Brankton started out the day as usual with a nasty little headache. Not enough oxygen to the brain. The majority of his family, dominated by males, suffered from the same malady, that is to say, snoring, but with Grizzly bear ferocity, capital ‘S’ snoring.
Years ago on a ski holiday to some swanky resort in Utah hanging out with all of the swells with their whiz-bang skiing accoutrement and private chalets adjoining the main run, the unfortunate souls in the townhouse next to his family actually complained to the leasing company that their trip was ruined because of the ungodly racket that he and a half-dozen of his brothers harmonized for four nights of sonorous hell. Not even the most desperate succubus would sit on the chest of any of his brothers, attempting to snatch a soul during the night. Upon hearing the horrific sound emanating from their large, undulating thorax, the noise most assuredly would drive even the stoutest of succubi away. Having been married to and driven one off, Brankton felt he should know.
He walked the Austin neighborhood by himself, with its old twisted oaks and the occasional stray cat and ubiquitous Obama/Biden yard signs. Austin might be in Texas, but it's the liberal hub of the south with plenty of state employees working at and owing their allegiance to the "sunset red" hued granite Capitol building right off of Congress Ave. Brankton was finally getting used to making his daily constitutional alone, although this trip to the big hat capitol caused him to feel a bit more out of sorts than usual. His momentary boredom had its typical result -- Brankton was feeling hungry.
Sitting alone in the multi-level mid-century house turned into a restaurant on 6th St., Brankton ordered the “big ole pancakes” for brunch. He was beginning to regret the blue wool sweater that he put on in much cooler Los Angeles just a few short hours earlier. The typical Austin weather of 95% humidity and low 90’s temp did not agree with his sartorial norm; especially in a restaurant with two dozen obviously gay men surrounding him, dressed much more weather appropriate with assorted chambray shirts and long board shorts and snug-fitting t-shirts, now frowning upon his choice of garb, he felt, save for one very attractive co-ed “friend of the gays” who, with her masculine, deep voice, oozed a sexual confidence that mocked Brankton’s recent string of asexual years. Brankton spied her looking his way several times in a few short minutes, which of course meant she saw him seeing her.
Ten long minutes later, his heavily tatted and overly tanned waitress informed him that she forgot brunch was over and that he would have to forgo the pancakes he had been thinking about and craving for a month now. Brankton had visions of a rotund Orson Welles with white chef hat in the back somewhere saying that he'd "flip no flapjack before it's time." He also had a vision of smacking the sass off that fat man's face. His pancake cravings started right after his wife left him and took their dog along with her “big ole” pancake recipe, the one hanging on the fridge, and not much else -- though he wished she had taken the cuckold knife out of his back at least for sense of symmetry.
The twenty-something Janeane Garofalo-type with the gay men had a mouth on her that, for lack of a better emotion or description, disappointed Brankton. Her descriptions of “her gay” -- as she proudly called her homosexual best friend -- and his proclivities for certain gay sex put Brankton’s gag reflex on overdrive at the sight of the gravy-covered chicken-fried-chicken that he reluctantly ordered due to the no pancake past brunch rule. He wasn’t the only one to cringe either. There was a family of four “to his 9” – this was his grandfather’s phrase when he wanted to say “to the left” in a cool sort of grandpa way -- who looked as out of place as an Amish family with big tall black hats and long ZZ-Top beards shopping in a Fred Segal store.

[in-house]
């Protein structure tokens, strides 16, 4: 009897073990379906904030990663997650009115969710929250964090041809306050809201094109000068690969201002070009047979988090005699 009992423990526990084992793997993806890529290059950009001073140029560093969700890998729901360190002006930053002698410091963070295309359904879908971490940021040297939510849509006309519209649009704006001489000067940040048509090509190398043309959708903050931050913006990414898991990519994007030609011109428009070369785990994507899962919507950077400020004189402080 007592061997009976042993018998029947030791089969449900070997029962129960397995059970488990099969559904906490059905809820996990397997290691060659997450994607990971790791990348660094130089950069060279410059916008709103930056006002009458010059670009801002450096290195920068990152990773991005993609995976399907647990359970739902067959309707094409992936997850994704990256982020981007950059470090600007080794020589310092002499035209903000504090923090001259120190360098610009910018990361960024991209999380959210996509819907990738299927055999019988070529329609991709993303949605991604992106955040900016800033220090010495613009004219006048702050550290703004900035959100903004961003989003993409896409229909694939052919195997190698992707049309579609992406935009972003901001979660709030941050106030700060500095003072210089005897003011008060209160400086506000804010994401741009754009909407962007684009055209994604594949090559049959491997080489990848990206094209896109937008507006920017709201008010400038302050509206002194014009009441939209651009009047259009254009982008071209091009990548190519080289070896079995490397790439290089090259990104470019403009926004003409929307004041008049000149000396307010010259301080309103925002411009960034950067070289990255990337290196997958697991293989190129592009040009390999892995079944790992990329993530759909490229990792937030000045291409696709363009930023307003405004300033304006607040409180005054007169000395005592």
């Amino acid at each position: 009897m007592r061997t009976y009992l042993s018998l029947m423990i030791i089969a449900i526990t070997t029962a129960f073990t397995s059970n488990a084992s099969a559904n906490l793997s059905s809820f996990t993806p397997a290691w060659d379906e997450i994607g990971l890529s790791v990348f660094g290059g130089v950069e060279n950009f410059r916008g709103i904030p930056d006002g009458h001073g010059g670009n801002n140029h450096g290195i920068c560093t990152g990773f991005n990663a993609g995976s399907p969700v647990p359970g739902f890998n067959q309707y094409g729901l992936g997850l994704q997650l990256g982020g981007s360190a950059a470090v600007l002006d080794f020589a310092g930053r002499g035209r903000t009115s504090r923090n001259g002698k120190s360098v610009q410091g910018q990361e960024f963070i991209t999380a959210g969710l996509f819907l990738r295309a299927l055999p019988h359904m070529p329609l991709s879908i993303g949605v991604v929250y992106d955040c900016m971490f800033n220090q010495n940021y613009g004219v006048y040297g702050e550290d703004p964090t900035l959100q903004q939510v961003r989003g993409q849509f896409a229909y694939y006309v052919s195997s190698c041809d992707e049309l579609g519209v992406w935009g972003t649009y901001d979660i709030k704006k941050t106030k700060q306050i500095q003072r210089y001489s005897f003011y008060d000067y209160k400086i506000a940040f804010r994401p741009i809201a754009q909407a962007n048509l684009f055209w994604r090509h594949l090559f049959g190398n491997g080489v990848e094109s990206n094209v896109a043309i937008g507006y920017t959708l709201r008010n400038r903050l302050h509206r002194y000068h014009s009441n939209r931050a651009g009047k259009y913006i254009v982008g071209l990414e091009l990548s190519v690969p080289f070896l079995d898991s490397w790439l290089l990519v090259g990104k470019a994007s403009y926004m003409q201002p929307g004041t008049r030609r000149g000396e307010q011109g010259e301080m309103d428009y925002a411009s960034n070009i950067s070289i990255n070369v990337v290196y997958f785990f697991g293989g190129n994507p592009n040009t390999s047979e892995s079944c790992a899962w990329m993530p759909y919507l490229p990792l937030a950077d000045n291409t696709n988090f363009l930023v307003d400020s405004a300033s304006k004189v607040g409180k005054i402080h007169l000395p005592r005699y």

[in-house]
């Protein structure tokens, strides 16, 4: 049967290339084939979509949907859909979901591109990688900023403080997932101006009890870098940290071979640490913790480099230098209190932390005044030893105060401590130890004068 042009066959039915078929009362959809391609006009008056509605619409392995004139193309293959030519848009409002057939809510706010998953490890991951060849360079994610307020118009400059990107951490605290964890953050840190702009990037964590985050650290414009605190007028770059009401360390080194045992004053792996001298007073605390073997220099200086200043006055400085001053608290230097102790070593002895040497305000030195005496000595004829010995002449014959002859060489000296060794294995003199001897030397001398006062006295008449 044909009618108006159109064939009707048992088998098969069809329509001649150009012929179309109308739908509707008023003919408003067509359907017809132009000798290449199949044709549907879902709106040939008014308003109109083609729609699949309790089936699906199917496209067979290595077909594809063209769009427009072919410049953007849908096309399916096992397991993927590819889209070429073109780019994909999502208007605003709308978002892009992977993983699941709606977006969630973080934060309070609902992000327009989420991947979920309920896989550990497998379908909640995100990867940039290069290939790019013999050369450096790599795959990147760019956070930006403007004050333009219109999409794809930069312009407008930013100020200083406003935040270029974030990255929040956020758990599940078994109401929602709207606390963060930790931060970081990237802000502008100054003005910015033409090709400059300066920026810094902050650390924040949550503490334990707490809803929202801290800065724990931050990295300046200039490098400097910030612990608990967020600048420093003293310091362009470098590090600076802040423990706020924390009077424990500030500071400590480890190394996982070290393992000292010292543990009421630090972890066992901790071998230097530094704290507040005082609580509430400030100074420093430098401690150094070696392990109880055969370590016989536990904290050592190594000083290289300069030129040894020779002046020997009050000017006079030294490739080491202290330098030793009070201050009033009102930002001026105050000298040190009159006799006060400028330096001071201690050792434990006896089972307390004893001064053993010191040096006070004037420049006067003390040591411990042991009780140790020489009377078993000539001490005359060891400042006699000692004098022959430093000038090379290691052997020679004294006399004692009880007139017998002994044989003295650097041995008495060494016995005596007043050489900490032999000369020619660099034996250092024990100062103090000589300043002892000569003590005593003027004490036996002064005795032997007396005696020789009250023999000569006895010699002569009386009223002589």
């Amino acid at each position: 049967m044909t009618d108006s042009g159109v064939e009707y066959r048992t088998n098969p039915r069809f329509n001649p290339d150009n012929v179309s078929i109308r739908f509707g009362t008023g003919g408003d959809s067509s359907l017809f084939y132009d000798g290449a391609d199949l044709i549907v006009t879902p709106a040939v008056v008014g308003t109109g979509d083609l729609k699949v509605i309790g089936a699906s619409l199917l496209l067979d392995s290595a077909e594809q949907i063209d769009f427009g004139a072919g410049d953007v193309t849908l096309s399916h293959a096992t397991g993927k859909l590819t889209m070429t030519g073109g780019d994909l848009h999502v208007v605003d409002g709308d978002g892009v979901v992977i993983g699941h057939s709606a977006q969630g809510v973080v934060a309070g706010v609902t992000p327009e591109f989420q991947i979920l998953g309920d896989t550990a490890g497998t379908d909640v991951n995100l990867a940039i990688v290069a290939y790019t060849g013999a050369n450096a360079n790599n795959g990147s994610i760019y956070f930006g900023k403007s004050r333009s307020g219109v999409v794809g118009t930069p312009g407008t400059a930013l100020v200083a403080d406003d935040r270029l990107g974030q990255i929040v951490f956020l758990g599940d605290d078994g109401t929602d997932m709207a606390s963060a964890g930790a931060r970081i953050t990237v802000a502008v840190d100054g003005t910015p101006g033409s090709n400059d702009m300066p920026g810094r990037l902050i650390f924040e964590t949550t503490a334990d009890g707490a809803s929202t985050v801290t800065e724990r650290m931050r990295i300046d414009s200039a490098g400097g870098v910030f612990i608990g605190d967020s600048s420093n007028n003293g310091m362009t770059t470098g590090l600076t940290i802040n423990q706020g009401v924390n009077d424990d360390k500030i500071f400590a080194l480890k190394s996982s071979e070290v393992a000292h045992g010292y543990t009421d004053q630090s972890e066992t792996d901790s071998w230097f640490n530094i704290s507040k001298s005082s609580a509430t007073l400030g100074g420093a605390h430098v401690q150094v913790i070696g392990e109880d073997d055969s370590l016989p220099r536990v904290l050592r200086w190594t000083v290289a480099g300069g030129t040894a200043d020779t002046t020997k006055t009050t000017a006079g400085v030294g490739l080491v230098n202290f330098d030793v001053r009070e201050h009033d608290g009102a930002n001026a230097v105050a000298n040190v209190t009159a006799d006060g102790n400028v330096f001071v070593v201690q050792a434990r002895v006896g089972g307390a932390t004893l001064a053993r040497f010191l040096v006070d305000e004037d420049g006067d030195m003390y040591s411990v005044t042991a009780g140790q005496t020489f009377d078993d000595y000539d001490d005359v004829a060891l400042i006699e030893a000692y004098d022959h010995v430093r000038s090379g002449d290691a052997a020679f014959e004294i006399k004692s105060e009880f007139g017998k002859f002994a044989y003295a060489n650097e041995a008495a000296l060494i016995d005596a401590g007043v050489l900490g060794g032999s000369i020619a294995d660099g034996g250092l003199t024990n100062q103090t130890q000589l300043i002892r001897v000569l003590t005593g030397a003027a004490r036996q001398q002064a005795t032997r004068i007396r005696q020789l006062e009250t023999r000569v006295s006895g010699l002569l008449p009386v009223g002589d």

She continued unabated regaling the men in her gay coffee clutch. Some occasionally tried to compete with her, but she had the floor and wasn't about to let the spotlight slip from her grasp for a moment. None really could compete; her stories had just the right combination of raunch, real life patois, and an unexpected ending. And of course, she knew her audience, and they laughed, which inspired even filthier anecdotes. She had an expert comedienne’s deft touch, though the venue and time-slot were no doubt inappropriate.
“What?!” the twenty-something "Janeane Garofalo" finally asked Brankton as she caught him glancing her direction one-dozen times too many. Her friends were caught up in conversations about Barton Springs and some festival that was about to take place. None of her friends would hear his response so he was confident, at least more confident than he would have otherwise been.
“You’re crude. Crude, but funny.” Brankton turned in his seat to deliver what he thought would be his final line more forcefully. “In fact, I’d say your crudeness is bordering on rudeness. You’re a crudeness/rudeness straddler.”
“Is that so?” She turned in her seat to catch his opinion head-on. “Well who exactly cares what you think?”
“NBC does.” Brankton regretted saying it the instant the two-word reply left his half-filled chicken-fried-chicken mouth.
“NBC? What, is that supposed to impress me?” The coffee clutch was breaking up and her friends were throwing 20’s into a pile to pay for their meal. They were waiting for her to pony up as well. “Jackie, $20.00 please,” said a friend from somewhere in the scrum.
Jackie turned her head only slightly from Brankton for a moment, “Nels, can you cover me please?” “Oh, shit, girl,” was the response from Nelson who had obviously “covered” one too many times for Jackie. Her “Oh, please!” retort belied a belief that she had indeed earned her keep with her mid-morning improv routine.
“So, Mr. NBC, you were saying.”